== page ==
The selection of appropriate surgical approaches is the key to a successful laparoscopic radical gastrectomy. Our center roughly divided the process of laparoscopic lymph node dissection for gastric cancer into the dissection of the inferior region of the pylorus, the superior region of the pancreas and the splenic hilum, with different surgical approaches (18-20).
The tissue in the fused segment between the lobes before and after the transverse mesocolon (gastric-mesocolic gap) is loose and has no vessels, facilitating the stripping of the anterior lobe of the transverse mesocolon and causing no bleeding. In the separation of the anterior lobe of the transverse mesocolon in the inferior region of the pylorus, this anatomical plane should be selected, and the middle colic vein should be exposed first. Due to the location of the gastric-mesocolic gap on the surface of the middle colic vein, this vein is superficial, and it is easy to differentiate this violet-blue vein from the peripheral adipose tissue. In addition, the right gastroepiploic vein could be exposed along the surface of the middle colic vein to the lower edge of the pancreas; after the separation of the right gastroepiploic vein, the right gastroepiploic artery could be exposed and bared along the surface of the head of the pancreas to the pylorus to clean the lymph nodes under the pylorus.
The location of the initial segment of the trunk of the splenic artery is relatively constant and has few anatomical variations; additionally, the distance from the upper edge of the pancreas is usually the shortest. Therefore, the vessels in this segment are easily exposed after separating the pancreatic capsule. With the splenic artery as the anatomical landmark, the celiac artery, left gastric artery and common hepatic artery could be further exposed towards the right. In addition, based on the data from our department (21), the rate of No. 11p lymph node metastasis was the lowest compared with the other groups in the superior region of the pancreas, and it was less difficult to clean. Accordingly, in the dissection of lymph nodes in the superior region of the pancreas, we entered the posterior pancreatic space in the superior region of the pancreas from the left gastropancreatic fold to expose the trunk of the splenic artery and clean the No. 11p lymph node; then, No. 7, 9 and 8a lymph nodes were successively cleaned from left to right.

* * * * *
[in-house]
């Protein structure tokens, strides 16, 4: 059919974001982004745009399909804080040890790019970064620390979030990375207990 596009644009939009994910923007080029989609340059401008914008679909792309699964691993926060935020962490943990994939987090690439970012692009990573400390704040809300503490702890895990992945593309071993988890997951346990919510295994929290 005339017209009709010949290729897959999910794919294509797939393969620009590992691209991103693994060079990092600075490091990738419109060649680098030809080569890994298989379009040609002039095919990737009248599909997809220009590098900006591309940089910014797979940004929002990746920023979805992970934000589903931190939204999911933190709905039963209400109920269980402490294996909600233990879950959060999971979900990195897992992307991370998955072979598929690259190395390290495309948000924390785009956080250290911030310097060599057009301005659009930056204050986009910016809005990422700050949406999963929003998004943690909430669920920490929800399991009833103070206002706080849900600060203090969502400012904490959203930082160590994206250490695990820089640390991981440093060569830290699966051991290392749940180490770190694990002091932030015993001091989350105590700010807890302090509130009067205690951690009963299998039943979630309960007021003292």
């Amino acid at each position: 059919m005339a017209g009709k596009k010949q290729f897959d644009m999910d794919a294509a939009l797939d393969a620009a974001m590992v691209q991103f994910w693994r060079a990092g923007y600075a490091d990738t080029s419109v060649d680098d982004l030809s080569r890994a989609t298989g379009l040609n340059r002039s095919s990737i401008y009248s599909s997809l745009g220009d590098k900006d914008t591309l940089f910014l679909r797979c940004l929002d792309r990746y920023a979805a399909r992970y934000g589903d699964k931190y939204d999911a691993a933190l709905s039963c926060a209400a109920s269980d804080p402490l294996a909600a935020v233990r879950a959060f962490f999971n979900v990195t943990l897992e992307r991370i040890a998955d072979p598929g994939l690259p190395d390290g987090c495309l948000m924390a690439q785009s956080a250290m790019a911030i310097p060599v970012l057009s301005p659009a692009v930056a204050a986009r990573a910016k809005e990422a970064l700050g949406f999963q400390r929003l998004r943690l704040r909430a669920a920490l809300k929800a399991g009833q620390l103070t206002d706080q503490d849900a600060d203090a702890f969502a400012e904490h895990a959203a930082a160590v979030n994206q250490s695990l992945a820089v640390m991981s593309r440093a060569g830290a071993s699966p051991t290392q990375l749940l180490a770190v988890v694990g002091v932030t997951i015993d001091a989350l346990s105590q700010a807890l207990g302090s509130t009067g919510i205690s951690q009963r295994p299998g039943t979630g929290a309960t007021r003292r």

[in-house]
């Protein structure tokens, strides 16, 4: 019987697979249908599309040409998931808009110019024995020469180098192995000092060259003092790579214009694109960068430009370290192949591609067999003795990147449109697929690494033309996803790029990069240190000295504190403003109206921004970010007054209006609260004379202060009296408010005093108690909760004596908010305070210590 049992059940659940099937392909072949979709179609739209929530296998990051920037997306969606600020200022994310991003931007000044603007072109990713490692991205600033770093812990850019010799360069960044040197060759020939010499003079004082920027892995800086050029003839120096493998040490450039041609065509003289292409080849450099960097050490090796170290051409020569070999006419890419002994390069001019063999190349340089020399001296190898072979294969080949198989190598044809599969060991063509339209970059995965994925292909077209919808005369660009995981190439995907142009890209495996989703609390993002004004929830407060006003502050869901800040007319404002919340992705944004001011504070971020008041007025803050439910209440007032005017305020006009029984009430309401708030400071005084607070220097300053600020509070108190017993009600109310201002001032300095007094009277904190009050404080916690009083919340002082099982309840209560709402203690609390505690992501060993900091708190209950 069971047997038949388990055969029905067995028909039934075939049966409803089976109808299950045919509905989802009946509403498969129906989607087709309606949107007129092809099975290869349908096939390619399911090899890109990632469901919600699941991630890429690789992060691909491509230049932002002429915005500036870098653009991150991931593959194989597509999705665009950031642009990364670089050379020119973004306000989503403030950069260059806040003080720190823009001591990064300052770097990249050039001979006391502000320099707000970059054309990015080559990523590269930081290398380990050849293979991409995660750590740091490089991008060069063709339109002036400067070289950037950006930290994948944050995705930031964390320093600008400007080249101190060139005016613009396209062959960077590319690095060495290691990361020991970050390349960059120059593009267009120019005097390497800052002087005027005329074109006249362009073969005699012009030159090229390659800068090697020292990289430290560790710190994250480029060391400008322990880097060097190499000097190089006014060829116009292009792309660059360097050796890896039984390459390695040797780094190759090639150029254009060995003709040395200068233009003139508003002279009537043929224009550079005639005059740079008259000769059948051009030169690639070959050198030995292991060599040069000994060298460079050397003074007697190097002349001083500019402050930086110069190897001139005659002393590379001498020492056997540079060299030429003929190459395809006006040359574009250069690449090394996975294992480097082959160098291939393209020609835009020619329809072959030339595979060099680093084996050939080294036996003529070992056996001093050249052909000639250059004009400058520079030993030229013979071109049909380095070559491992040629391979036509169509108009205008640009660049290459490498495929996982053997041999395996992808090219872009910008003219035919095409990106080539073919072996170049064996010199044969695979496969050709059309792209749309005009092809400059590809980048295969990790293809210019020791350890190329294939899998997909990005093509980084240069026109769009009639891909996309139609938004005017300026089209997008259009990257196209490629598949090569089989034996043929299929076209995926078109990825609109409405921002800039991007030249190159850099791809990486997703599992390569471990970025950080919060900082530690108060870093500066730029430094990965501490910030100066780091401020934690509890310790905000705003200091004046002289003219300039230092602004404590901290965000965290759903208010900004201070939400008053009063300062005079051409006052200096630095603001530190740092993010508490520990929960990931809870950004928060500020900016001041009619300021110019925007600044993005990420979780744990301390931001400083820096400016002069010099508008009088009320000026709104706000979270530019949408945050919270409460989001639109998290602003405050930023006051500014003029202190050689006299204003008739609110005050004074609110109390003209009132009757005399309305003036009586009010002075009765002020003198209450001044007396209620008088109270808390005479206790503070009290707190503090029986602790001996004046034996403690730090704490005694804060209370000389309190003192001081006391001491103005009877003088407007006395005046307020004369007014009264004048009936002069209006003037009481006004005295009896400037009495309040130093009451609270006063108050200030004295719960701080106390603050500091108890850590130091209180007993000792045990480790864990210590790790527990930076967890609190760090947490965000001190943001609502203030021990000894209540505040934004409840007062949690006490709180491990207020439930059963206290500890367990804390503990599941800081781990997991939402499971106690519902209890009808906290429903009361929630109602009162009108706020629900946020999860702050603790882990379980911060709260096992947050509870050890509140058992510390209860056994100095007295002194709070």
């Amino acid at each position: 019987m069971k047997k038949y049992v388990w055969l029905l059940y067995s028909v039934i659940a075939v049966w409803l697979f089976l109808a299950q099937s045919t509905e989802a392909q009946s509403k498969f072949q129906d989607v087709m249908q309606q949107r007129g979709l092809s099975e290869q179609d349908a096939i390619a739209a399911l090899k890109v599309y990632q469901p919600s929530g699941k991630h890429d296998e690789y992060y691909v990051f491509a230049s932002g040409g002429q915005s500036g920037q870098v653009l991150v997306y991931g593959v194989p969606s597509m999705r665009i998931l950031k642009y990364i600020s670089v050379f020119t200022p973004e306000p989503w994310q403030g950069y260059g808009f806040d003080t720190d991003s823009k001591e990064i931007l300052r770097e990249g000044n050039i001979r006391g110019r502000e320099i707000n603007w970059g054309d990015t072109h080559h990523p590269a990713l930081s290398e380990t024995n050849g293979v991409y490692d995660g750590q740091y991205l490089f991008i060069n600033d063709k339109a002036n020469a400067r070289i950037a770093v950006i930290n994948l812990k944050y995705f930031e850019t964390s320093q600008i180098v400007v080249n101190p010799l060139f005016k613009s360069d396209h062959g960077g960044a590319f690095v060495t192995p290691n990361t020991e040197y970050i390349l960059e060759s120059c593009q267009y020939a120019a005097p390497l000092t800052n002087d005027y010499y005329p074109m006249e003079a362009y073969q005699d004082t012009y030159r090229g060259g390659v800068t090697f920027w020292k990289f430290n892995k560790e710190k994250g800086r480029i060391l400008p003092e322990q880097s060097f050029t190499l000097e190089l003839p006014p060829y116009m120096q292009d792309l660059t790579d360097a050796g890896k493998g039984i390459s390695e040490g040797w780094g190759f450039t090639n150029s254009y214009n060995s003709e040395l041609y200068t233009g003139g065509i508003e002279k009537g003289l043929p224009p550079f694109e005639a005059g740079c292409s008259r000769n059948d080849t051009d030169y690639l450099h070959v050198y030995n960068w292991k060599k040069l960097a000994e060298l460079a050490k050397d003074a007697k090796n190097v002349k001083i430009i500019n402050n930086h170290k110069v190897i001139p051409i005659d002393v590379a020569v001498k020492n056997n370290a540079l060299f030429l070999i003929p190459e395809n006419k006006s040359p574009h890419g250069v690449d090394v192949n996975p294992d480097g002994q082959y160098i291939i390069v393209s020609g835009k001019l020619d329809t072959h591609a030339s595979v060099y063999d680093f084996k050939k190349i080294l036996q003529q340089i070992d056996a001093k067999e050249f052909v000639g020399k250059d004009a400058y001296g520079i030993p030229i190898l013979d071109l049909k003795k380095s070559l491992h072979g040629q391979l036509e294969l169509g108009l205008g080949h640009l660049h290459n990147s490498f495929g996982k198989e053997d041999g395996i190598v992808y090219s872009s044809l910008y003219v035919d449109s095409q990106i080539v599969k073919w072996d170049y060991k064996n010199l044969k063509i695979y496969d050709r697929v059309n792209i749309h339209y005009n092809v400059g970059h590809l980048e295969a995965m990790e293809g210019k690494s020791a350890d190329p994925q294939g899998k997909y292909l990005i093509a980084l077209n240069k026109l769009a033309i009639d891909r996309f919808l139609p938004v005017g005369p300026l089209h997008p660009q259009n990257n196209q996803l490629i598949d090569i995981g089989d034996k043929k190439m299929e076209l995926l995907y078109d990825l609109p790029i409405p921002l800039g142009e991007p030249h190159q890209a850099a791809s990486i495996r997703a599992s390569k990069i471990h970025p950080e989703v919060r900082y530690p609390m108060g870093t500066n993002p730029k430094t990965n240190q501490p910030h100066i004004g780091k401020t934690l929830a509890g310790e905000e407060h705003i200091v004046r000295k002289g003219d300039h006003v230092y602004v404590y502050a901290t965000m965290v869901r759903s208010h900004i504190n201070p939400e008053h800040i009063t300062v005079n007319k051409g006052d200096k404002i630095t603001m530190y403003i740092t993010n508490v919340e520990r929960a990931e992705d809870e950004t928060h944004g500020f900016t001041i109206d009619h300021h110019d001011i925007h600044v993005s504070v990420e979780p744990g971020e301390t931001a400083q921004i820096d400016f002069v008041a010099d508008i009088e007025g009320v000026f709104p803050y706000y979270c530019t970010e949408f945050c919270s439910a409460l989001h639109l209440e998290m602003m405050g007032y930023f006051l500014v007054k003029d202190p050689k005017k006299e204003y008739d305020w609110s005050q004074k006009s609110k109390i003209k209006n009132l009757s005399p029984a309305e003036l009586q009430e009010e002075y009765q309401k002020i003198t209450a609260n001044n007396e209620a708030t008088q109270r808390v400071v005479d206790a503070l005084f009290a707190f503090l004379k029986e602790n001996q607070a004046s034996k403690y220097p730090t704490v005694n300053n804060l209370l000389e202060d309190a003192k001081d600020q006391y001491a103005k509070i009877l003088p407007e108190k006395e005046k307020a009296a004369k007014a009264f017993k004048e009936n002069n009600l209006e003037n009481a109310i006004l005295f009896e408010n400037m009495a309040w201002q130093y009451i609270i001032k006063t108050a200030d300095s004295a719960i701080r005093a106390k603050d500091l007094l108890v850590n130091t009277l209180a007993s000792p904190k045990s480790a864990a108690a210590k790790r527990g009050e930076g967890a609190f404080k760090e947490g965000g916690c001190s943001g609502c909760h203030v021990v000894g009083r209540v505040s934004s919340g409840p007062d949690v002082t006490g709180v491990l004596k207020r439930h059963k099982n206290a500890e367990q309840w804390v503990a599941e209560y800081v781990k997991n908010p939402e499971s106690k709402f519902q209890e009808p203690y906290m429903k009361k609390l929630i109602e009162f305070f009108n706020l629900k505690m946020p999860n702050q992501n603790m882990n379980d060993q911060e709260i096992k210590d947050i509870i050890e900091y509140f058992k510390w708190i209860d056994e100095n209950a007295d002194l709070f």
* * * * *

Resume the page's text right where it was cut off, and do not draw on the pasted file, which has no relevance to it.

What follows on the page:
The pancreatic capsule at the pancreatic tail is relatively loose and is prone to entering the posterior pancreatic space after separation. At the same time, the separation of the left gastroepiploic vessels could contribute to a better dissociation of the greater omentum, providing favorable conditions for the next lymph node dissection. Therefore, regarding the dissection of lymph nodes in the splenic hilum, we applied the left approach (22); the inferior splenic vessels were exposed as the reasonable operative plane with the pancreatic capsule entering the posterior pancreatic space after separation from the upper edge of the pancreatic tail, and the root of the left gastroepiploic vessels was bared and ligated, the No. 4sb lymph node was cleaned, and then the No. 11d and No. 10 lymph nodes were cleaned along the central part of the trunk of the splenic artery to the splenic hilum, facilitating the resection of lymph nodes at the splenic hilum together with a stomach sample, which was consistent with the principle of radical tumor resection.
The selection of reasonable surgical procedures and the application of a programmed surgical operation could simplify the surgical process, regulate complex laparoscopic surgery for gastric cancer and improve surgical efficiency; additionally, it is easy to make this method popular and teach this method. Taking laparoscopic spleen-preserving splenic hilar lymph node dissection as an example, based on the completion of more than 500 cases of laparoscopic surgery for gastric cancer, our center developed a laparoscopic spleen-preserving splenic hilar lymph node dissection method in January 2010 and summarized a set of surgical procedures for laparoscopic splenic hilar lymph node dissection in situ, which was called “Huang’s three-step maneuver” (22). First, lymph node dissection in the inferior splenic pole is conducted by exposing the inferior splenic vessels along the pancreatic tail using an ultrasound knife, baring and separating the root of the left gastroepiploic vessels and then separating 1–2 short gastric vessels; second, lymph node dissection in the trunk of the splenic artery, is carried out by cleaning the No. 11d lymph node along the central part of the trunk of the splenic artery to the splenic hilum and baring the middle splenic vessels and 2–3 short gastric vessels; Third, lymph node dissection in the upper splenic pole is performed by baring the upper splenic vessels along the upper splenic pole and separating the last short gastric vessel, and then, lymph node dissection in the splenic hilum is completed. The team cooperation, in which the assistant surgeon actively cooperates with the surgeon to expose the surgical region by specific pull and exposure during the surgery, greatly reduces the difficulties of the complicated surgery, contributing to the possibility of a standardized laparoscopic D2 lymph node dissection for advanced gastric cancer.